Medium-dose estrogen ameliorates experimental autoimmune encephalomyelitis in ovariectomized mice

Haghmorad, D. and Salehipour, Z. and Nosratabadi, R. and Rastin, M. and Kokhaei, P. and Mahmoudi, M. B. and Amini, A. A. and Mahmoudi, M. (2016) Medium-dose estrogen ameliorates experimental autoimmune encephalomyelitis in ovariectomized mice. Journal of Immunotoxicology, 13 (6). pp. 885-896.

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Abstract

Estrogen is a neuro-protective hormone in various central nervous system (CNS) disorders. The present study evaluated the role of estrogen during experimental autoimmune encephalomyelitis (EAE) at doses selected to mimic any suppressive potential from the hormone during pregnancy. Here, mice were ovariectomized and then 2 weeks later treated with MOG antigen to induce EAE. Concurrently, mice then received (subcutaneously) an implanted pellet to deliver varying estrogen amounts over a 21-day period. Clinical scores and other parameters were monitored daily for the 21 days. At the end of the period, brain/spinal cord histology was performed to measure lymphocyte infiltration; T-cell profiles were determined through ELISA, flow cytometry, and real-time PCR. Transcription factor expression levels in the CNS were assessed using real-time PCR; T-cell differentiation was evaluated via flow cytometry. The results demonstrated that estrogen inhibited development of EAE. Histological studies revealed limited leukocyte infiltration into the CNS. High and medium dose of estrogen increased TH2 and Treg cell production of interleukin (IL)-4, IL-10, and transforming growth factor (TGF)-β, but concurrently resulted in a significant reduction in production of interferon (IFN)-γ, IL-17, and IL-6. Flow cytometry revealed there were also significant decreases in the percentages of TH1 and TH17 cells, as well as significant increase in percentages of Treg and TH2 cells in the spleen and lymph nodes. Real-time PCR results indicated that high- and medium-dose estrogen treatments reduced T-bet and ROR-γt factor expression, but enhanced Foxp3 and GATA3 expression. Collectively, these results demonstrated that a medium dose of estrogen–similar to a pregnancy level of estrogen–could potentially reduce the incidence and severity of autoimmune EAE and possibly other autoimmune pathologies. © 2016 Informa UK Limited, trading as Taylor & Francis Group.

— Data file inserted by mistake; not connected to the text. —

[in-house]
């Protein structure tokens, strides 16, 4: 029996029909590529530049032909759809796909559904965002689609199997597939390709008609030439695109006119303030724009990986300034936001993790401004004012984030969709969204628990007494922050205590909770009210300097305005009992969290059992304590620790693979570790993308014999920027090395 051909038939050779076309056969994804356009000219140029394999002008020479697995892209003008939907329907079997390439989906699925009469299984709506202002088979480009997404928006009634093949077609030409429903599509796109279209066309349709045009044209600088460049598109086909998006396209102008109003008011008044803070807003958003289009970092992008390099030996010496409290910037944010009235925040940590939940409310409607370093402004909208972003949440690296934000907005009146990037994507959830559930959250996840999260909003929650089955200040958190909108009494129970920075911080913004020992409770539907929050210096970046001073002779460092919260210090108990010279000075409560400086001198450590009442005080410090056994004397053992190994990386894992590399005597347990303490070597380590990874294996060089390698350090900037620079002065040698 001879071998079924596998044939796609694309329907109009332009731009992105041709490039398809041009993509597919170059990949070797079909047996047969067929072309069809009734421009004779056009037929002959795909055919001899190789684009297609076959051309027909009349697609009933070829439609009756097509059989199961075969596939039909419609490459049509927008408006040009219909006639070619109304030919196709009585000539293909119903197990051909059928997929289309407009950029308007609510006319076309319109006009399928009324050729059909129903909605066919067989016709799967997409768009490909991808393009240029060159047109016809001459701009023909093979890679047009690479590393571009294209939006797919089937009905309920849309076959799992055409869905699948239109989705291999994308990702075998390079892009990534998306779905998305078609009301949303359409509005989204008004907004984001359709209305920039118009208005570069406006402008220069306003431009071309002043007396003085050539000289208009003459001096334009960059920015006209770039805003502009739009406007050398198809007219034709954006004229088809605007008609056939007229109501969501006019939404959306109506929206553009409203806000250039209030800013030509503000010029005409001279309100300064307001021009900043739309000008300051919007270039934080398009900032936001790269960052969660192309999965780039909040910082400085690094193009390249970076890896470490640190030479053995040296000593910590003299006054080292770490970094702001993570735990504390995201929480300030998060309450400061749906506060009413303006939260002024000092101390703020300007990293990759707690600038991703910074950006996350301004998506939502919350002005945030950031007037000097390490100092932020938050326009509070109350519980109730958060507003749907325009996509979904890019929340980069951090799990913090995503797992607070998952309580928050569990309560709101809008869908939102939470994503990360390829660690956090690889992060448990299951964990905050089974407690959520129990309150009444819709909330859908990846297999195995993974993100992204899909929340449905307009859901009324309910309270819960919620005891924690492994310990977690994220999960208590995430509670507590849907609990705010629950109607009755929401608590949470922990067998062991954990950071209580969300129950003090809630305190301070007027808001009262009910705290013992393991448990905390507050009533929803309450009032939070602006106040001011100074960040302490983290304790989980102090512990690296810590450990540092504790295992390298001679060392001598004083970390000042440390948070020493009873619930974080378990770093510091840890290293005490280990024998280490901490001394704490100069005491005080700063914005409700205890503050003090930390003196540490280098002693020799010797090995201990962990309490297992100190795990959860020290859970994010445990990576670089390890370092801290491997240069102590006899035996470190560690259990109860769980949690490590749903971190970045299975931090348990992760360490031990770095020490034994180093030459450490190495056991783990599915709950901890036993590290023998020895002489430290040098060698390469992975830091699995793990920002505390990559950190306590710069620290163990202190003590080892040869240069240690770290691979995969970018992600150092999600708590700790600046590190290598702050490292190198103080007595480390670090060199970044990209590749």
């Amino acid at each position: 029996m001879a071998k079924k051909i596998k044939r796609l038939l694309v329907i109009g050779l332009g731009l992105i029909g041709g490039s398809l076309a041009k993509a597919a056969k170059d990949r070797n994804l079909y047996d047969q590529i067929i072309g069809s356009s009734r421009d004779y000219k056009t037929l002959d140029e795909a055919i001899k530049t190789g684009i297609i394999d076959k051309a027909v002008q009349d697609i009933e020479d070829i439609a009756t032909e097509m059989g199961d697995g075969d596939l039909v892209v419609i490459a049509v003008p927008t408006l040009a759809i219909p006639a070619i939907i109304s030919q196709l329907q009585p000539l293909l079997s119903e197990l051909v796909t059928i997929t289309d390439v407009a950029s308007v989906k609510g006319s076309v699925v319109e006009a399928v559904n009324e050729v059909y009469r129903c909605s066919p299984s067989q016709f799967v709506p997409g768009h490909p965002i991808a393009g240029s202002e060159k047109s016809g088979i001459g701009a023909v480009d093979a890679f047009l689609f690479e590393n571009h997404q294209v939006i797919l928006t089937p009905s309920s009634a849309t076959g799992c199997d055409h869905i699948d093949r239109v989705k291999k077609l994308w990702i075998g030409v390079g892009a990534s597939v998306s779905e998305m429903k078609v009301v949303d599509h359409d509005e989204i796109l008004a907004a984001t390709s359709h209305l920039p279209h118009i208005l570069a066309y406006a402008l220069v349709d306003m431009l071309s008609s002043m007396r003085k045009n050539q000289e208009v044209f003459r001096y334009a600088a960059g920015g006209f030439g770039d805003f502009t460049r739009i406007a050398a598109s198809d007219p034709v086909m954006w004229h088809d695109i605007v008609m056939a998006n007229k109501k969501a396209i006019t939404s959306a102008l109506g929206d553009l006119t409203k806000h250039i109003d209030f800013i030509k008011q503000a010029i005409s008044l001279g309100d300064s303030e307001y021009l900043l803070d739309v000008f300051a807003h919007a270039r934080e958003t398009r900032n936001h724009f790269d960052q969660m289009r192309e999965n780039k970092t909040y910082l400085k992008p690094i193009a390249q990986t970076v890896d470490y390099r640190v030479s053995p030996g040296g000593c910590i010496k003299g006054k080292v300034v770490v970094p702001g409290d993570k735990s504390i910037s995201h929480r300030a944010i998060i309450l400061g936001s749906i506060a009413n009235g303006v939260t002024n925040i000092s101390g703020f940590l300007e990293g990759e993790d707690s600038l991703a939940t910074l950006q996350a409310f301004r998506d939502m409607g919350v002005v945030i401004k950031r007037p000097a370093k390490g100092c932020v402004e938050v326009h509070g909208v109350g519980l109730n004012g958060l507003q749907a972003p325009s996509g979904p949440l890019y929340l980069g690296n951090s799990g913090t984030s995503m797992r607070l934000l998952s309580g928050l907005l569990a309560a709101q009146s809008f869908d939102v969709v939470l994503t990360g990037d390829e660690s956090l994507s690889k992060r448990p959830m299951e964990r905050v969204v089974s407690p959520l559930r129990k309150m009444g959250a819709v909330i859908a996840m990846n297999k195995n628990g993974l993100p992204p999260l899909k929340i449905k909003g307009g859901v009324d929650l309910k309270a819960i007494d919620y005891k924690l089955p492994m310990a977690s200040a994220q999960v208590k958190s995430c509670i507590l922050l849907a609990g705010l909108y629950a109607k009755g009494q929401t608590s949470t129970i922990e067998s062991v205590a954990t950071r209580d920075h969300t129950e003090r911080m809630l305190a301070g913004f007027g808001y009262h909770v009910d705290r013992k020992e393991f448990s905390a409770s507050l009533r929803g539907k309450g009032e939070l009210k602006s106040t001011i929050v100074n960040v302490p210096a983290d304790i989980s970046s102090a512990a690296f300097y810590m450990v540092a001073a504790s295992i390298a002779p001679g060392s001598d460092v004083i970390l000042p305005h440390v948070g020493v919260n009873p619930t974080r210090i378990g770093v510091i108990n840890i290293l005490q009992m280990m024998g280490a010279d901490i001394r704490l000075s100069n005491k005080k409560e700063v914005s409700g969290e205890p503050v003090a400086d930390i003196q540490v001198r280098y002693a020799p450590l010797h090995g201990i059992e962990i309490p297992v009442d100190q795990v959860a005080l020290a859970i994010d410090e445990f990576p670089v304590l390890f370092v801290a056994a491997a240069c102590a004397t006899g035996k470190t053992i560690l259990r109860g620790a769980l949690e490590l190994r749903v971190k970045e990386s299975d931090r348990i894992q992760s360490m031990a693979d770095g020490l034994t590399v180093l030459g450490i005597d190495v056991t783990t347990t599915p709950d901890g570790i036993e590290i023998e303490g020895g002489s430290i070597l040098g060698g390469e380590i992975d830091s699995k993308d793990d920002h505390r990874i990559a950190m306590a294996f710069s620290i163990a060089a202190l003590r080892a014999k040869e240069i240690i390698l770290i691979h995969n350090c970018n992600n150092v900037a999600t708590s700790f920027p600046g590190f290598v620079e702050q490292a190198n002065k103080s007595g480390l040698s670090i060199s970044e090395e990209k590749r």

Item Type: Article
Additional Information: Cited By :12 Export Date: 16 February 2020 Correspondence Address: Mahmoudi, M.; Department of Immunology and Allergy, School of Medicine, Immunology Research Center, BuAli Research Institute, Mashhad University of Medical SciencesIran; email: mahmoudim@mums.ac.ir
Uncontrolled Keywords: central nervous system EAE Estrogen multiple sclerosis transcription factor gamma interferon interleukin 10 interleukin 17 interleukin 23 interleukin 4 interleukin 6 retinoid related orphan receptor gamma transcription factor FOXP3 transcription factor GATA 3 transforming growth factor beta cytokine animal experiment animal model animal tissue Article CD4+ T lymphocyte controlled study cytokine release disease severity down regulation drug megadose enzyme linked immunosorbent assay estrogen blood level estrogen therapy experimental autoimmune encephalomyelitis female flow cytometry histopathology low drug dose lymphocyte proliferation lymphocytic infiltration mouse nonhuman ovariectomy priority journal protein expression real time polymerase chain reaction T lymphocyte Th1 cell Th17 cell treatment duration animal C57BL mouse cell culture dose calculation genetics human immunological tolerance immunology metabolism pregnancy regulatory T lymphocyte Th2 cell Animals Cells, Cultured Cytokines Drug Dosage Calculations Encephalomyelitis, Autoimmune, Experimental Estrogens Humans Immune Tolerance Mice Mice, Inbred C57BL T-Lymphocytes, Regulatory Th2 Cells Transcription Factors
Subjects: WP Gynecology
Divisions: Mashhad University of Medical Sciences
Depositing User: mr lib4 lib4
Date Deposited: 02 Mar 2020 08:59
Last Modified: 02 Mar 2020 08:59
URI: http://eprints.mums.ac.ir/id/eprint/13017

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